The family of a child with an inoperable brain tumour have launched a fundraising mission to pay for pioneering treatment.
Lena Grabowski’s family first noticed something was wrong six months ago when the youngster started experiencing problems with her vision.
Medics initially dismissed the problems and advised Lena’s parents Krzysztof and Judyta to take her to an optician. But on a trip to visit family in Poland their world came crashing down when Lena was finally diagnosed with a 4cm brain tumour.
The rare tumour is located brain near her spine making an operation to remove the mass simply too dangerous.
The youngster, a pupil at Park Primary in Wheatley, is currently undergoing chemotherapy in Poland in a bid to shrink the tumour.
A fundraising mission has been launched back in Doncaster with residents rallying round in a bid to raise £75,000.
Lena’s family hope to raise the money to fund ground breaking proton beam therapy - a highly-targeted type of radiotherapy, which parents and medics believe will give her the best chance of survival.
Since the fundraising page was launched just a few weeks ago £30,534 has already been raised.
Speaking about the shock diagnosis, Lena’s dad Krzysztof, 32, said: “Lena had started to look sideways as if she wanted to see clearer or better.
“She had also complained about headaches and her speech had slowed down.
“We went to a doctors with her but her headaches were ignored and we were redirected to the ophthalmologist to check her eyesight. Her issues with looking sideways were diagnosed as worsening eyesight and nothing else was done about that.”
Lena’s mum Judyta Urban, aged 26, said her bright and bubbly little girl was a bundle of energy before the heartbreaking diagnosis.
She added: “Before Lena was diagnosed she was extremely energetic, with loads of energy, bubbly, smiling and constantly running around. She couldn’t sit in one place even for two minutes.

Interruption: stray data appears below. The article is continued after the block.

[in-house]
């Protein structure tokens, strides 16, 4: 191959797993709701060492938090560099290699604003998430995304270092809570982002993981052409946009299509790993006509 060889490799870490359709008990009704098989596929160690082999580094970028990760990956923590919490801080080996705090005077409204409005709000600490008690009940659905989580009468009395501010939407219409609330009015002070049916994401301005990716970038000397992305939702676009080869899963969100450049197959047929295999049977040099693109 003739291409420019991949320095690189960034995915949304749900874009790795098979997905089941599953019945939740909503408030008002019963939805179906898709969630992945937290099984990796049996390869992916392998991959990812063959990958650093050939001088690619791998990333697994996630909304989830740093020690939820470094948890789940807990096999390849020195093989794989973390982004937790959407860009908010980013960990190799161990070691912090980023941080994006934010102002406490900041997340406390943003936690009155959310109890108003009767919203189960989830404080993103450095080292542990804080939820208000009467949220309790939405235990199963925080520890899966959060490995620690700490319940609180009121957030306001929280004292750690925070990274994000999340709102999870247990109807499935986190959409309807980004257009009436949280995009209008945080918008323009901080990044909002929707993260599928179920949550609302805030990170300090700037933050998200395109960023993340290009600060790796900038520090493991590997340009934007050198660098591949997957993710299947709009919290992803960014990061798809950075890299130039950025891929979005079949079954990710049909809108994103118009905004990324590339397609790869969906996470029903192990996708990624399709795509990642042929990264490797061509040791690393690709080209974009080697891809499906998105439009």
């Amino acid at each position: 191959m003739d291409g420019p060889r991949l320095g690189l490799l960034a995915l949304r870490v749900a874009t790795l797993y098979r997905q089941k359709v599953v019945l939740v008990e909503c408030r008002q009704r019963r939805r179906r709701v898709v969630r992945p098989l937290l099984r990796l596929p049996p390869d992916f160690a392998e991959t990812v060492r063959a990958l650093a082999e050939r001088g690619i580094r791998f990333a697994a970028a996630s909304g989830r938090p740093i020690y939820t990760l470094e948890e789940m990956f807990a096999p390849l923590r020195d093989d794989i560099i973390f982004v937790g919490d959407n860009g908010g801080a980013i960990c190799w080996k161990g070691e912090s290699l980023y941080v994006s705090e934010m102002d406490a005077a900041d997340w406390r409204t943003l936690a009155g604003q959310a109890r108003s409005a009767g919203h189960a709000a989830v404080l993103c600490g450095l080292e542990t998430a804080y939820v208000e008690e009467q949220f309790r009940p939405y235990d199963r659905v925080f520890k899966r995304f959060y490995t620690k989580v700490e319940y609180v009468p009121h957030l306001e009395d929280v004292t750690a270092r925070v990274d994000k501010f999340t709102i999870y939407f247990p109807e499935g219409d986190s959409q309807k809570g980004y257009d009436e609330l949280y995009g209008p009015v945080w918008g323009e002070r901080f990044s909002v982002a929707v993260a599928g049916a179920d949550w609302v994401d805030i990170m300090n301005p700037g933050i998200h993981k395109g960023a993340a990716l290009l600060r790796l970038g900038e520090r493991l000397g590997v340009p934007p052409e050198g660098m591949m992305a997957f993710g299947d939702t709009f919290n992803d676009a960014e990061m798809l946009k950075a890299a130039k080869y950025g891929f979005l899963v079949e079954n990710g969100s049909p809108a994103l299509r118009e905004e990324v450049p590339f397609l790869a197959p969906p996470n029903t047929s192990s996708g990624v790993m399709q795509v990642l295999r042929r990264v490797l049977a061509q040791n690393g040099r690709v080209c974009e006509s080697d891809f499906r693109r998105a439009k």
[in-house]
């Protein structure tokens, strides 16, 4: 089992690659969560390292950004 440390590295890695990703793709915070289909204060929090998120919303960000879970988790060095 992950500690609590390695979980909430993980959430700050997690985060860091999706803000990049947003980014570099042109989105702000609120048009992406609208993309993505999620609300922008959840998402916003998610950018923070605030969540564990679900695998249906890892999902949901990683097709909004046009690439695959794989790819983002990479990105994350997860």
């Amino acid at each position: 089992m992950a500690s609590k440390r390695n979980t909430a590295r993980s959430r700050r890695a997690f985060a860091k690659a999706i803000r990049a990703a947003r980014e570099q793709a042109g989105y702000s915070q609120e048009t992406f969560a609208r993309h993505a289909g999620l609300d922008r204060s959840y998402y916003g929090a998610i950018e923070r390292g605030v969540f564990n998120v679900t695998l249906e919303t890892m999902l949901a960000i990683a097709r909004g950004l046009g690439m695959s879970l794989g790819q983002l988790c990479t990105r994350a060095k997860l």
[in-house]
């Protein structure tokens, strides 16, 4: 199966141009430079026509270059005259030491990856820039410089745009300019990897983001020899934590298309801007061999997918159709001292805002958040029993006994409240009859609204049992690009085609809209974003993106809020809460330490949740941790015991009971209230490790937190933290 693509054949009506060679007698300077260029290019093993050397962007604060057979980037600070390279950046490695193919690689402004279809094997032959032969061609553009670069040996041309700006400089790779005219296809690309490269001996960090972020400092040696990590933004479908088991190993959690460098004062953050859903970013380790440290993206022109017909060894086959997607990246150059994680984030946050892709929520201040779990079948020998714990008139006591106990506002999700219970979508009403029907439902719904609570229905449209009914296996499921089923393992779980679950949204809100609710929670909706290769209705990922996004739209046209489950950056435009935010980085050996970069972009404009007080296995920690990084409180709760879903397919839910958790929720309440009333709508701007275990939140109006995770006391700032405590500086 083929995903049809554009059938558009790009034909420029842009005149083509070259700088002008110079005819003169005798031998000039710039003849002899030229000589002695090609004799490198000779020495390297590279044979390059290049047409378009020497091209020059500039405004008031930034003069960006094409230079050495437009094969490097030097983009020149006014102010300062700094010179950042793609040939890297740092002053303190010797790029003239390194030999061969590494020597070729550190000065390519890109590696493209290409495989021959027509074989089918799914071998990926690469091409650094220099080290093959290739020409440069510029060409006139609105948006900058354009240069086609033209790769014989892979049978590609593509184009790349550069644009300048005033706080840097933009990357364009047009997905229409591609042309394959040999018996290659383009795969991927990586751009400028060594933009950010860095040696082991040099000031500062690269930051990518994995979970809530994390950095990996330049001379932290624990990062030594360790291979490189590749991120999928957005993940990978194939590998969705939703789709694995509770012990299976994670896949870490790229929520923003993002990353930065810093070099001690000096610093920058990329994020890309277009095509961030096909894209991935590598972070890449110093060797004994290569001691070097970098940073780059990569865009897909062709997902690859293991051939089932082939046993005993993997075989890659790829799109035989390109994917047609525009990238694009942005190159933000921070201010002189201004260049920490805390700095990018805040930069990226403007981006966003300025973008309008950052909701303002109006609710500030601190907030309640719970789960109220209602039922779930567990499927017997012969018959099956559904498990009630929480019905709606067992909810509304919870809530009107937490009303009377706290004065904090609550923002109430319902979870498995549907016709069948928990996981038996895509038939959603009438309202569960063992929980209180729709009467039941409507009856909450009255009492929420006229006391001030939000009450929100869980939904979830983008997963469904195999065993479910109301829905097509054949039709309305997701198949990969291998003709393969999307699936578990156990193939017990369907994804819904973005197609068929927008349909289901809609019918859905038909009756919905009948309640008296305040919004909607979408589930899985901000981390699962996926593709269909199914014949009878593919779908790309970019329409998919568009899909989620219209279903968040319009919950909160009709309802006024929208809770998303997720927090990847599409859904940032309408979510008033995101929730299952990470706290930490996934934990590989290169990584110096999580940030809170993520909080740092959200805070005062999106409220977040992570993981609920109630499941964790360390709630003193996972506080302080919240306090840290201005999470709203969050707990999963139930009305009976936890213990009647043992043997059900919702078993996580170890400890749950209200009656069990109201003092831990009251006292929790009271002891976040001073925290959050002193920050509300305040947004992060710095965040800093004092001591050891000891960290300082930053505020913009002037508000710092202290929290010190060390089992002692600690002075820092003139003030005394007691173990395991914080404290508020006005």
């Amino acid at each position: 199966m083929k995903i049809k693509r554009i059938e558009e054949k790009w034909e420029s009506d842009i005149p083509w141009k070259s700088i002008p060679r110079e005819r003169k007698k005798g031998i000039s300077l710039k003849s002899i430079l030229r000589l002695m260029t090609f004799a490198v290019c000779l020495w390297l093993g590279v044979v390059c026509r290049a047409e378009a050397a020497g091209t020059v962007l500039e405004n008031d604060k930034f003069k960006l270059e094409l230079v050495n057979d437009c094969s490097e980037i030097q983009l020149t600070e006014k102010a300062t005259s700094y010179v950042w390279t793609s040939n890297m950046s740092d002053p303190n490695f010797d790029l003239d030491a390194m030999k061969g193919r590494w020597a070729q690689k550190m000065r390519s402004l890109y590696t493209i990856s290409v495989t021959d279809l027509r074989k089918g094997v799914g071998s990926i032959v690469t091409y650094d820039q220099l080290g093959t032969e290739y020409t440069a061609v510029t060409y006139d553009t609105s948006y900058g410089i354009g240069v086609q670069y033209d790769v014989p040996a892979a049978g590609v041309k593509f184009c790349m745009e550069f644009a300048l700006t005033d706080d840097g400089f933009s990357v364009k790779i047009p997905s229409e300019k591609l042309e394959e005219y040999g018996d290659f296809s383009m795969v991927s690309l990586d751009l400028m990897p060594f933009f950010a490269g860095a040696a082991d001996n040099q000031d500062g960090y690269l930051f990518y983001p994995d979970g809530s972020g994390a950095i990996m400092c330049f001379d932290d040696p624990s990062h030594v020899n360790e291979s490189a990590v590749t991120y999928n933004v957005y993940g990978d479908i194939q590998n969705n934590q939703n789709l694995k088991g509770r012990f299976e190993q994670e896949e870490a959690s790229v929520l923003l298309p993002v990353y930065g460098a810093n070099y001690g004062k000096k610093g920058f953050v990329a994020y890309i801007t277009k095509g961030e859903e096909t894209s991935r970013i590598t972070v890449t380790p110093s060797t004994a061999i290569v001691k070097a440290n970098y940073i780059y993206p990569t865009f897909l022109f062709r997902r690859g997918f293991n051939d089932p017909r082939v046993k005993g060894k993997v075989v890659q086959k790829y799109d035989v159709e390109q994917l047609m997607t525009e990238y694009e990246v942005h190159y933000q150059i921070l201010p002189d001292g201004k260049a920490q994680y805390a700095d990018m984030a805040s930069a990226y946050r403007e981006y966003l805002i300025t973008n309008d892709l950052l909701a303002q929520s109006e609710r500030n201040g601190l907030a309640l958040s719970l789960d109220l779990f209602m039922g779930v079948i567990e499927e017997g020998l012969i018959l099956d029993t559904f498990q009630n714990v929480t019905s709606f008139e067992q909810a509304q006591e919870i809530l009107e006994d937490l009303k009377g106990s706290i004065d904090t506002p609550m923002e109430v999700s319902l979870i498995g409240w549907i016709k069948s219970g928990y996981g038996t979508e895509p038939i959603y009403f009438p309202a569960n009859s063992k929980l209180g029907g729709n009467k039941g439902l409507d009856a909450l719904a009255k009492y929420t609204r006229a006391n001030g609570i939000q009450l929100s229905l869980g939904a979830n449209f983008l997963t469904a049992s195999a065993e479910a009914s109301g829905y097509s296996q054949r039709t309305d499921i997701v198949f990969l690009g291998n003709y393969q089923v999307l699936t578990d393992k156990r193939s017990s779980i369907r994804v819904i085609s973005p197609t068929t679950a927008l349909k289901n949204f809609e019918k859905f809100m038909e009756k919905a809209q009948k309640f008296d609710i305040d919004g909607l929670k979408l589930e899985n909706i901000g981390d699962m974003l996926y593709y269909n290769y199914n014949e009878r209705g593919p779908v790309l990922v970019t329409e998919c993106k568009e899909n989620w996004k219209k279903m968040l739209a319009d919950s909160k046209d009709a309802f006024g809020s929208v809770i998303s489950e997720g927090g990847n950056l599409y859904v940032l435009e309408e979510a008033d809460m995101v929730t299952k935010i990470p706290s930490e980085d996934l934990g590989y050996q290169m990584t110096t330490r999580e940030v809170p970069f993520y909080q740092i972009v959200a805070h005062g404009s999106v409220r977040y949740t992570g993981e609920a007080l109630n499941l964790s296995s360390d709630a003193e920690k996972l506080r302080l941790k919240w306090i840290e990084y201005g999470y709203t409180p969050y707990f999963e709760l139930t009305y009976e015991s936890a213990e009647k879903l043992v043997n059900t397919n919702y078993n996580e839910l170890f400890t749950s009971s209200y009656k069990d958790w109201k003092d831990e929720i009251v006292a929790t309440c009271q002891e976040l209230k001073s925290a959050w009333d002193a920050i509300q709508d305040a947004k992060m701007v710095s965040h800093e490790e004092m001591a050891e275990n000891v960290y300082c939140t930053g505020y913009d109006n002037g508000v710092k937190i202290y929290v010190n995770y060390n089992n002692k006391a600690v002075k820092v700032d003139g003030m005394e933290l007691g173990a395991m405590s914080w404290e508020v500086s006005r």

“Due to the fact that the illness was diagnosed in Poland and we were frightened about her life, we decided to stay in Poland and continue Lena’s treatment over here.
“We are still unsure what other treatment options we have in England and what kind of treatment is available for children with this condition but we are trying to consult with the doctors about the individual therapy that can be given to Lena.
“This obviously requires all the medical documentations which need to be translated to English and send to a different hospital in UK.”
After extensive research Lena’s parents believe the best course of action would be Proton Beam Therapy.
“As parents we are trying to find as much information as possible about any available treatments and so far proton therapy has the best recommendations from the people who went through this therapy and from the doctors who expressed their opinion about this therapy due to limited sides effect.
“There will always be a side effect but these will be minimal compared to a classical radiation or chemotherapy.”
Lena’s aunt Anna Grabowski who is anxiously awaiting updates back in Doncaster said: “The doctors in Poland, in my opinion, don’t want to recommend Lena for a treatment abroad because the treatment is very expensive.
“They have offered Lena classic radiation but that may lead to the situation when Lena will not classify for a proton therapy.
“Both therapies do not give us a 100 per cent guarantee that Lena will get better but the chances of a recovery are much higher for patient that went for proton therapy than for classic radiation.”
In Poland, cases where proton therapy has been fully refunded by the NFZ - the polish NHS - are very rare.
Anna added: “Lena is a lovely girl. She always smile, laugh and brings joy to all of us.
“We are hoping that we will raise money needed for proton therapy and she will be with us for many, many years.”
To donate visit http://www.gofundme.com/dc2xcc8t